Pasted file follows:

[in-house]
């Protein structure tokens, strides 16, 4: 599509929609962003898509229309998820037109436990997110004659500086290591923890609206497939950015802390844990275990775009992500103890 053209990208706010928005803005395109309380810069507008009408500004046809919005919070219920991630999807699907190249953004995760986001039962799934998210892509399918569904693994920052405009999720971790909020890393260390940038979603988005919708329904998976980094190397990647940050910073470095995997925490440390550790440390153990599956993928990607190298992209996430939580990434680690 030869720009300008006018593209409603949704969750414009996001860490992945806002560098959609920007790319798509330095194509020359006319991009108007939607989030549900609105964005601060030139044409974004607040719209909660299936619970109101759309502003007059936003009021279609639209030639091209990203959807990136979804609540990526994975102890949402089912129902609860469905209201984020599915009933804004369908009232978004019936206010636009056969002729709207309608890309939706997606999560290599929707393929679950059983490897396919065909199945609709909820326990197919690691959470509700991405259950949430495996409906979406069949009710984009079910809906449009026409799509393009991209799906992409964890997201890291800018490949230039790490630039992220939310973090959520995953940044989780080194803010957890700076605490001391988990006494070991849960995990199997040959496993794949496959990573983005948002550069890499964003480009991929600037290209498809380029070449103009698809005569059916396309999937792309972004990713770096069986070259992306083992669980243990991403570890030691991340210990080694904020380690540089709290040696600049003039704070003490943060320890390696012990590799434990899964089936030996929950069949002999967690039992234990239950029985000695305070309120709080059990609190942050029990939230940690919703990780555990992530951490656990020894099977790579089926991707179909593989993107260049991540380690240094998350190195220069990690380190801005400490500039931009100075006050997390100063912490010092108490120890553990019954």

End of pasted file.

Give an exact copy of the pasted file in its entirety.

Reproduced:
[in-house]
């Protein structure tokens, strides 16, 4: 599509929609962003898509229309998820037109436990997110004659500086290591923890609206497939950015802390844990275990775009992500103890 053209990208706010928005803005395109309380810069507008009408500004046809919005919070219920991630999807699907190249953004995760986001039962799934998210892509399918569904693994920052405009999720971790909020890393260390940038979603988005919708329904998976980094190397990647940050910073470095995997925490440390550790440390153990599956993928990607190298992209996430939580990434680690 030869720009300008006018593209409603949704969750414009996001860490992945806002560098959609920007790319798509330095194509020359006319991009108007939607989030549900609105964005601060030139044409974004607040719209909660299936619970109101759309502003007059936003009021279609639209030639091209990203959807990136979804609540990526994975102890949402089912129902609860469905209201984020599915009933804004369908009232978004019936206010636009056969002729709207309608890309939706997606999560290599929707393929679950059983490897396919065909199945609709909820326990197919690691959470509700991405259950949430495996409906979406069949009710984009079910809906449009026409799509393009991209799906992409964890997201890291800018490949230039790490630039992220939310973090959520995953940044989780080194803010957890700076605490001391988990006494070991849960995990199997040959496993794949496959990573983005948002550069890499964003480009991929600037290209498809380029070449103009698809005569059916396309999937792309972004990713770096069986070259992306083992669980243990991403570890030691991340210990080694904020380690540089709290040696600049003039704070003490943060320890390696012990590799434990899964089936030996929950069949002999967690039992234990239950029985000695305070309120709080059990609190942050029990939230940690919703990780555990992530951490656990020894099977790579089926991707179909593989993107260049991540380690240094998350190195220069990690380190801005400490500039931009100075006050997390100063912490010092108490120890553990019954």